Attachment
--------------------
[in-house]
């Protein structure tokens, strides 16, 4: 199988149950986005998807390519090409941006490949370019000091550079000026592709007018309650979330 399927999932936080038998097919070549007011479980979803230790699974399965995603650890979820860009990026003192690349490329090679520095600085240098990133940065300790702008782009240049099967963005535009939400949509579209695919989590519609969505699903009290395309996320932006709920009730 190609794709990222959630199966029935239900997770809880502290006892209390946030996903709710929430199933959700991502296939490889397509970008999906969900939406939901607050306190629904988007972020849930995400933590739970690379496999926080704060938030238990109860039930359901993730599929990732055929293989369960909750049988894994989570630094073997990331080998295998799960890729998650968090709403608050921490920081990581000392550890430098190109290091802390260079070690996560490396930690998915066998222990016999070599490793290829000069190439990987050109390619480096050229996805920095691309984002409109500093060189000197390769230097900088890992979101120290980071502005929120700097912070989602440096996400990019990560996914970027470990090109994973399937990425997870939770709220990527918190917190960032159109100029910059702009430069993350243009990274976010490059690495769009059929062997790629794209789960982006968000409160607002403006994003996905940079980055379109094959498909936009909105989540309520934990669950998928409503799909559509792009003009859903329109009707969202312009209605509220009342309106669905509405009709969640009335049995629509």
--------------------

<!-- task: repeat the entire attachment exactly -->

[in-house]
């Protein structure tokens, strides 16, 4: 199988149950986005998807390519090409941006490949370019000091550079000026592709007018309650979330 399927999932936080038998097919070549007011479980979803230790699974399965995603650890979820860009990026003192690349490329090679520095600085240098990133940065300790702008782009240049099967963005535009939400949509579209695919989590519609969505699903009290395309996320932006709920009730 190609794709990222959630199966029935239900997770809880502290006892209390946030996903709710929430199933959700991502296939490889397509970008999906969900939406939901607050306190629904988007972020849930995400933590739970690379496999926080704060938030238990109860039930359901993730599929990732055929293989369960909750049988894994989570630094073997990331080998295998799960890729998650968090709403608050921490920081990581000392550890430098190109290091802390260079070690996560490396930690998915066998222990016999070599490793290829000069190439990987050109390619480096050229996805920095691309984002409109500093060189000197390769230097900088890992979101120290980071502005929120700097912070989602440096996400990019990560996914970027470990090109994973399937990425997870939770709220990527918190917190960032159109100029910059702009430069993350243009990274976010490059690495769009059929062997790629794209789960982006968000409160607002403006994003996905940079980055379109094959498909936009909105989540309520934990669950998928409503799909559509792009003009859903329109009707969202312009209605509220009342309106669905509405009709969640009335049995629509």